Lieutenant Macfarlane commanded Captain Fullerton's company of the third Battalion (95th), and was thus attached to the 3rd Light Brigade, Sir Harry Clinton's 2nd Division, Lord Hill's 2nd Corps, commanded by Sir Frederick Adam. ‘Our position in the field of battle,’ writes Mr Macfarlane, in a letter published a few years ago in the Army and Navy Gazette, ‘was the right centre of the British army, on a sloping bank between Hougoumont and La Haye Sante, in squares of battalions, exposed for over six hours to the enemy's round shot, shell, and grape, and having to repel a dozen charges of his Cuirassiers and Lancers. About half-past 7 in the evening Lord Wellington galloped up to Sir Frederick Adam, and after a moment's interview we were ordered to form a line in crescent, with our flanks well in advance. Soon after we got into position, Marshal Ney, the most renowned soldier in France, came direct upon us at the head of seven battalions of the Old Imperial Guard, that had not fired a shot until then reserved evidently to break through in our centre and open out in our rear—Napoleon's favorite mode of securing a victory. They fought three deep in their companies, and in close columns in rear of their Grenadiers, with a frontage of only thirty men. Our flank battalions were formed two deep, and the 52nd in our centre was obliged to form four deep for want of room. Our strength at this time was about 2400 men, thus occupying a frontage of about 300 yards, while Ney's seven battalions had only 100 yards' frontage, with wide intervals between each phalanx. They charged, drums beating, and cheering 'Vive l'Empereur!' and when within 150 yards we were ordered to commence a steady fire by volleys of companies, and after seven or eight rounds of those well-directed volleys the whole of the enemy were in utter confusion. Ney's horse was shot under him. He lost his cap and on foot, sword in hand, he endeavored to rally his men. This was impossible, they were treading each other down. We were ordered by Sir Frederick Adam to charge with the bayonet, and in a moment about 3000 of the enemy threw down their arms and rushed in the greatest confusion to the rear. At this moment we were over 100 yards in front of the British line, pursuing this routed multitude with Napoleon's favorite Marshal in their midst, and perfect masters of everything in our front. The left of the 2nd Battalion Rifle Brigade had now reached the high road a little below La Belle Alliance, and shooting the horses of the enemy's artillery flying to the rear, blocked up the road, and thus secured about eighty guns of Count Reille and Count d'Erlon s corps. About 2000 of the enemy, under General Cambroune, were posted in front of La Belle Alliance to cover the retreat. They got panic-struck, and, adding disaster to confusion, fled with the Old Guard. Cambroune was taken prisoner by Lieutentant-Colonel Hugh Halkett, and we drove this routed mass a short distance beyond La Belle Alliance, when the Prussians took up the pursuit. It was now getting dark. We were halted, and ordered to take ground to our right, and slept upon the field, where Count d'Erlon's men had bivouacked the night before.'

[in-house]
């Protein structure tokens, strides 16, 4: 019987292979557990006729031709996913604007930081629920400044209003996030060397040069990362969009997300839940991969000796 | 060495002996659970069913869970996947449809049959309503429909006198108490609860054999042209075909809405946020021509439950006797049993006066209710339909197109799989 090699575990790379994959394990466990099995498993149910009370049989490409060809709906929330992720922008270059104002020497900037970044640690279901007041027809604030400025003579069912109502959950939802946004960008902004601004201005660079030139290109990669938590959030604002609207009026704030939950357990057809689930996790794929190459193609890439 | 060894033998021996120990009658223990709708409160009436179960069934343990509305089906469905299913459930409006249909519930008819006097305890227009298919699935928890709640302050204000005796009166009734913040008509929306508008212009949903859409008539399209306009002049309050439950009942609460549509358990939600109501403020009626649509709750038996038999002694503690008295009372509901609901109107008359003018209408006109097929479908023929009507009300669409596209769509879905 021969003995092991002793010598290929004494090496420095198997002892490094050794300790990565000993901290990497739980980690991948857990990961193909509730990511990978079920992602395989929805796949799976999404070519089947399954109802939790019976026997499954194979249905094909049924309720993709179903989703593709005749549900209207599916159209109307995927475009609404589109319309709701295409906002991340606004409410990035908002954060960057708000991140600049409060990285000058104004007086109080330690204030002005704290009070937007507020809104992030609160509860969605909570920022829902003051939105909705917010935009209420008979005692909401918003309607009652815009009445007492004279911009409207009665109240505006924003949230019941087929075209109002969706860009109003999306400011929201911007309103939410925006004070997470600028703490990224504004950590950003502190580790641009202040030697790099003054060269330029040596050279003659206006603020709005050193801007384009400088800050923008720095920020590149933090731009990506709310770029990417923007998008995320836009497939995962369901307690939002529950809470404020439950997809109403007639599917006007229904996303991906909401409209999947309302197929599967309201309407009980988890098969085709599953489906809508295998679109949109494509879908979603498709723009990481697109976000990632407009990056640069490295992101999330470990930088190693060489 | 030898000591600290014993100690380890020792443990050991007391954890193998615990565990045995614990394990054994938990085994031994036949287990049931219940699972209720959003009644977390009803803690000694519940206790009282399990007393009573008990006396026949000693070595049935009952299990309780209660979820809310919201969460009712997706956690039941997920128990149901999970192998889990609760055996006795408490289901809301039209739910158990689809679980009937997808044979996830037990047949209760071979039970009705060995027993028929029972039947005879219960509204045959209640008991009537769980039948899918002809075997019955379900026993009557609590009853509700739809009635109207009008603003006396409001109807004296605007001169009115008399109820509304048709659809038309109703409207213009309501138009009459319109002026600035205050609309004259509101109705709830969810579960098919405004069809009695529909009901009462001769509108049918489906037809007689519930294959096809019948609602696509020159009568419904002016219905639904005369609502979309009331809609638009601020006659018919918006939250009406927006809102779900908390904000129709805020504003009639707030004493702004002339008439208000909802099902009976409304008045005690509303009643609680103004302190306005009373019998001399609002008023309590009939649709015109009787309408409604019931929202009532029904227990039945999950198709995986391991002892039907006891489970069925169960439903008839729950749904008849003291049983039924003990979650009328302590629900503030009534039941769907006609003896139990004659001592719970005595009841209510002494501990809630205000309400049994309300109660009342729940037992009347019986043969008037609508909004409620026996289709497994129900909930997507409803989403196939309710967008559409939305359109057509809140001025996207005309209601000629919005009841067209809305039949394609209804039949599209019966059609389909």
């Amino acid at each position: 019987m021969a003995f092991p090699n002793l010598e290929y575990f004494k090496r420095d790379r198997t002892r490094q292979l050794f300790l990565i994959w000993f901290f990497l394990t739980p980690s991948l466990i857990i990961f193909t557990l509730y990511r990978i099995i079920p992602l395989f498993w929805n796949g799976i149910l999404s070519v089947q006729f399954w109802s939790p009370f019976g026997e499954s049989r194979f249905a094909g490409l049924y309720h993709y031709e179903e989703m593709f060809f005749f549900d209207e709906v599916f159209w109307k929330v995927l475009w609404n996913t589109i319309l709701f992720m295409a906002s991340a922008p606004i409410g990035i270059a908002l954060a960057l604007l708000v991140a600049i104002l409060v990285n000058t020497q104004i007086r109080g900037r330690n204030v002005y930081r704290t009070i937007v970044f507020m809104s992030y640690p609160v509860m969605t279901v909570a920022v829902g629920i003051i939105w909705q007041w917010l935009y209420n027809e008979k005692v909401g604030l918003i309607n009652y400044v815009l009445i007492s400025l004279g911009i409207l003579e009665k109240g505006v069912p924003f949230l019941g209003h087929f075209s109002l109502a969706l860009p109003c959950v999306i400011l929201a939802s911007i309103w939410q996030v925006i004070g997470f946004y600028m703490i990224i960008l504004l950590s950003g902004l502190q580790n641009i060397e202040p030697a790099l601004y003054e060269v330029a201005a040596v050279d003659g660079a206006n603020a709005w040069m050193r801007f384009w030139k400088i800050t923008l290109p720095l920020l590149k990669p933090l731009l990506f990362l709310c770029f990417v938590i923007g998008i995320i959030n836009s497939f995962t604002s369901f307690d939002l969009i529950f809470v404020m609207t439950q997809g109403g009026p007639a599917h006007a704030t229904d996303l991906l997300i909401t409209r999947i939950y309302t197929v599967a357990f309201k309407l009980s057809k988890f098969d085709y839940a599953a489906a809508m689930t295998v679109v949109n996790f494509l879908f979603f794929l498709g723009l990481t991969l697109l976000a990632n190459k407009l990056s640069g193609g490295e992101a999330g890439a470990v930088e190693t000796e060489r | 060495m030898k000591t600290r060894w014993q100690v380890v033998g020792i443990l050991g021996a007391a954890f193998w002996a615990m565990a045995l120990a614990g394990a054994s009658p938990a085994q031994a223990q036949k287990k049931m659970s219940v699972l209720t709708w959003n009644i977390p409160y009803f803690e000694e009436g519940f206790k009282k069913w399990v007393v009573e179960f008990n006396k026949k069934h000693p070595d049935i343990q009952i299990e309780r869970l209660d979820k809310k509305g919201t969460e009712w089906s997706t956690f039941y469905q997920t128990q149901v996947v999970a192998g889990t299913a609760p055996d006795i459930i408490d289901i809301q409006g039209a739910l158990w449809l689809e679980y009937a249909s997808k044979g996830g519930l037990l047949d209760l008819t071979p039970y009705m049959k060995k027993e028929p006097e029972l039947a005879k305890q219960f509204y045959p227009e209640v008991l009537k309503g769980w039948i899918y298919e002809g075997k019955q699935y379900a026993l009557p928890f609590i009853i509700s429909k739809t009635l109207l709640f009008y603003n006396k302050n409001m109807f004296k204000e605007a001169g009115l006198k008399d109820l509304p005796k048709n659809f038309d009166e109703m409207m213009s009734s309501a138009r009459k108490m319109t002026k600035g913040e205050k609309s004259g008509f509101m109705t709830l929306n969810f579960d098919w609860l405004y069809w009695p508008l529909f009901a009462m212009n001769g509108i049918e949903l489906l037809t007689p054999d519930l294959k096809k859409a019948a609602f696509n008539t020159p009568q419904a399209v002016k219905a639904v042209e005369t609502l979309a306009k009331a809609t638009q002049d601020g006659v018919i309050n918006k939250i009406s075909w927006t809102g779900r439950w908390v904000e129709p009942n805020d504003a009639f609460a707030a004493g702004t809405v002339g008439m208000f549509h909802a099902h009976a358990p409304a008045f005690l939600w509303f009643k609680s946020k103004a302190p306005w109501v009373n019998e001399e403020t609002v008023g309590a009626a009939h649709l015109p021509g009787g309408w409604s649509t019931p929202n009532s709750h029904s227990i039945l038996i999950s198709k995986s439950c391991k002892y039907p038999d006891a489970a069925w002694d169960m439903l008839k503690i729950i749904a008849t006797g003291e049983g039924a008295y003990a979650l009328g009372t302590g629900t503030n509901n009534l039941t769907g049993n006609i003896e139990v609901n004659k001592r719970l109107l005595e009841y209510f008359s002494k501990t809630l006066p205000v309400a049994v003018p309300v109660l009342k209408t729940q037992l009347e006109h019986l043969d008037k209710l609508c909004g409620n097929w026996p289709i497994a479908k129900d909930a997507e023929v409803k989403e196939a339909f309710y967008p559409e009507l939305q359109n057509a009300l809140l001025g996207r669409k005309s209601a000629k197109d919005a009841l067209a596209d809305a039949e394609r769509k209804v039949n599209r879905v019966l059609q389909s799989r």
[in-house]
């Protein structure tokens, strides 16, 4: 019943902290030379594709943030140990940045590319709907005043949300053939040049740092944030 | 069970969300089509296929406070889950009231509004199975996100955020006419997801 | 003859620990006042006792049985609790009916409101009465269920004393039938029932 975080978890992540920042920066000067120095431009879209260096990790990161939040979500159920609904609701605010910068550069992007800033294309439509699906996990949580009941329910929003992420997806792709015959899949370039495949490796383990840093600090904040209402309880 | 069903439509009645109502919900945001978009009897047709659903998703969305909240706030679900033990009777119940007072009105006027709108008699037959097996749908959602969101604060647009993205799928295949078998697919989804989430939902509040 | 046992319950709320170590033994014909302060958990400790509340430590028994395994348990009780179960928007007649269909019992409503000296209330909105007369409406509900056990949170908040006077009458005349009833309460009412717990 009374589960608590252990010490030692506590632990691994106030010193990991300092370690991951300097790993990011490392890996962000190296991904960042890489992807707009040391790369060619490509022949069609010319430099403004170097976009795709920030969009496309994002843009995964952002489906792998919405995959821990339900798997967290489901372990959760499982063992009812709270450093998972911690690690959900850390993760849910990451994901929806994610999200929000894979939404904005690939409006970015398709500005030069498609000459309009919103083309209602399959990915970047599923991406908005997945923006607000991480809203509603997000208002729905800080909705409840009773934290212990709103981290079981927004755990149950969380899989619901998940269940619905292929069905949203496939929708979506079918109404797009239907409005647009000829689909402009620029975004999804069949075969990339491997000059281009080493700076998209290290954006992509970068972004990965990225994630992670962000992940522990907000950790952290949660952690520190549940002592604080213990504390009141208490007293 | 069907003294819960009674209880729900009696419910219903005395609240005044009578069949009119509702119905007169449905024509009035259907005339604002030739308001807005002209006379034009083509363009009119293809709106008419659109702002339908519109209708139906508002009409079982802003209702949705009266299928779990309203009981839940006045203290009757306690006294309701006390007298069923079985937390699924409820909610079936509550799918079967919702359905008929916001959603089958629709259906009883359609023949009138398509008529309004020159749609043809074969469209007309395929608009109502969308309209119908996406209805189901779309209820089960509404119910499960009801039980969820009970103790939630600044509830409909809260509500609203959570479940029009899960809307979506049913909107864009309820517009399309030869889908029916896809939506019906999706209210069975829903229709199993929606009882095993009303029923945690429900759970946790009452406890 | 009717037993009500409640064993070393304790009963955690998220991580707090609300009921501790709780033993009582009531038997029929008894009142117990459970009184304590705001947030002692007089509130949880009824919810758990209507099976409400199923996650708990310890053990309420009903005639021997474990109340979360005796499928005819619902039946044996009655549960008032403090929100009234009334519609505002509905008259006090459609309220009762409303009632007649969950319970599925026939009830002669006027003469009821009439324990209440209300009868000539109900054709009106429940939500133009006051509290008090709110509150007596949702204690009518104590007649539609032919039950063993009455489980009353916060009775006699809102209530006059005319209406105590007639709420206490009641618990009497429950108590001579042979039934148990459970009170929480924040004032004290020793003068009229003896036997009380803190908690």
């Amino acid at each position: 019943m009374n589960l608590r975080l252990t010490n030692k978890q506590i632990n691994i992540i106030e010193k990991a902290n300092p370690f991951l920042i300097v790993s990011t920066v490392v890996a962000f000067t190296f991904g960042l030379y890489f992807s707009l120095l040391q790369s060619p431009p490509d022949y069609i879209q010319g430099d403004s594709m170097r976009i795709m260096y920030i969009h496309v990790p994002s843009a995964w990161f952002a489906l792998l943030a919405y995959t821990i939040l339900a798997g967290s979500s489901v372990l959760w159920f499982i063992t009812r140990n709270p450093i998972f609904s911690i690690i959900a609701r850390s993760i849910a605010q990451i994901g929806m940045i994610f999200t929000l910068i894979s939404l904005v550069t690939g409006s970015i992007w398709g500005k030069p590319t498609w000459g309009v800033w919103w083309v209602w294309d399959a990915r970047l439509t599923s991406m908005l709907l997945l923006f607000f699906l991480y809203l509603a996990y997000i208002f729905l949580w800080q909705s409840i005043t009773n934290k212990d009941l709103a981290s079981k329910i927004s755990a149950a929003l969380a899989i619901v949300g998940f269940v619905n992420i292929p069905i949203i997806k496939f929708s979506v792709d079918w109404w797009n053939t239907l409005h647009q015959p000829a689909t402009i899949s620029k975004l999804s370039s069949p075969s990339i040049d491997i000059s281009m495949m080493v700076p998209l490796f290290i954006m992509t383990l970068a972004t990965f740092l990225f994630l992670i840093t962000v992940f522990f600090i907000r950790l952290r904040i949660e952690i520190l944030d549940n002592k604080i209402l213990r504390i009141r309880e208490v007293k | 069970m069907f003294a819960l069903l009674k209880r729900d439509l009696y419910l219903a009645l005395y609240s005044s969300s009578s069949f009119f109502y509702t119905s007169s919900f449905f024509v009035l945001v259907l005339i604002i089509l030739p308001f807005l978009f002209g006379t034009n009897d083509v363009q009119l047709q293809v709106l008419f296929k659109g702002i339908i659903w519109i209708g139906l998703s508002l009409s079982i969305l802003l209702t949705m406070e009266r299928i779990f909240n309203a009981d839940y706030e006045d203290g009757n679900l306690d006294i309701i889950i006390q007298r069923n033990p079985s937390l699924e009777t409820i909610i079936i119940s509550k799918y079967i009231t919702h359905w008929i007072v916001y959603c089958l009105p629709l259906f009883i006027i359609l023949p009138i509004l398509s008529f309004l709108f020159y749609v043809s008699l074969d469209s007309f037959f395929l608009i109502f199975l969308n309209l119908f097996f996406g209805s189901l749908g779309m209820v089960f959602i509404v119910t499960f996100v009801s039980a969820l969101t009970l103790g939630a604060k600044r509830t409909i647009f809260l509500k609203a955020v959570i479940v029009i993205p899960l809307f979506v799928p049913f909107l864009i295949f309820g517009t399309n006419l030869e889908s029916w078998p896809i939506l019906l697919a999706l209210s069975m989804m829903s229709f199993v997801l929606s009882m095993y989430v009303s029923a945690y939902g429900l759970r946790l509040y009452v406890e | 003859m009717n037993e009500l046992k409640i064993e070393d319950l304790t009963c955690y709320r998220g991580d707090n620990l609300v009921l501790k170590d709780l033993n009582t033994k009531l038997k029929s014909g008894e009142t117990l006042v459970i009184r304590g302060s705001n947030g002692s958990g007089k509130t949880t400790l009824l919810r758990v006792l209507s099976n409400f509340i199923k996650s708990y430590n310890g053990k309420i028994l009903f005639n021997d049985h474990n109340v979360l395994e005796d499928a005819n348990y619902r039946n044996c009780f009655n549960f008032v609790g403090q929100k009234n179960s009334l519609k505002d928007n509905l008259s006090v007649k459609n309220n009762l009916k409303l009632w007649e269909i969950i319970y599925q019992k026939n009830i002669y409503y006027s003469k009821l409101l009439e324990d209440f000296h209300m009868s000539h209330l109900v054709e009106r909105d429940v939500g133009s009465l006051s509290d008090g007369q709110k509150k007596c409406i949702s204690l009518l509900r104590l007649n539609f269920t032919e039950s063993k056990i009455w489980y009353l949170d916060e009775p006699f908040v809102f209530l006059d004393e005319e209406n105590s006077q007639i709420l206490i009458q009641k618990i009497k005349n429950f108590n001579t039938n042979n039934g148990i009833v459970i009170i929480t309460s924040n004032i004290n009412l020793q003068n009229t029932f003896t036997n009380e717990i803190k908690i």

Timaru Herald, 18 September 1882, Page 3.
The two companies of the 3/95th were in General Adam’s 3rd British Brigade, part of the 2nd British Infantry Division, initially deployed in reserve behind the right of the Allied line north of the Nivelles road. In the mid-afternoon the Brigade was moved forward and formed squares on the forward slope east of Hougoumont where it came under intense artillery fire and retreated behind the slope. I leave any further description of the battle to Lieut. Macfanlane’s vivid recollection above.
Full obituary and recollections of the battle reported in the Daily Telegraph (Hawkes Bay), 25 September 1882, Page 4.
Family and biographical information for Lieutenant Dugald MacFarlane of Ledard Station, NZ is seen on the website Clan MacFarlane and associated clans genealogy. where this portrait can be seen.
DUGALD MACFARLANE VISITS THAMES FOR THE ANNUAL COLONIAL PRIZE FIRING IN 1875:
January 25, 1875.
While at Parawai we were introduced to a Captain Macfarland (sic), a hale old gentleman of 85 who had fought at the battle of Waterloo! We (Thames) now have two men here who were in that battle: I suppose no other district in New Zealand could boast the same.
From: The Thames Journals of Vicesimus Lush 1868 - 82 (ed. Alison Drummond) Pegasus, Christchurch, 1975, p.155.
(Robert ROYCROFT was the other man referred to in this article).
Lieutenant MacFarlane of Canterbury, who is eighty five years of age, and who fought at Waterloo, undertook the journey to Thames to see this year' Colonial prize firing.
Colonist 16 March 1875
The Battle of Waterloo was fought on the 18th June, 1815, very nearly sixty years ago. The number of heroes now living who took part in the memorable battle when the army of the great Napoleon was annihilated, can almost be counted on the fingers. The Thames (says the 'Advertiser') is just now honoured by a visit from one of the few survivors who fought with the allied army under Wellington. Lieutenant MacFarlane, who is a resident of Kaiapoi, Canterbury, was in the Rifle Brigade at Waterloo, and came up with the representatives from the South, on a visit to 'see the shooting.' The old veteran is, we believe, now about eighty-five years of age, but is a remarkably hale man, as may be imagined from the fact that he is still able to undertake a long journey from home without inconvenience. On Saturday, Mr MacFarlane came down on the Luna, and with his Waterloo medal on his breast, marched out to Parawai.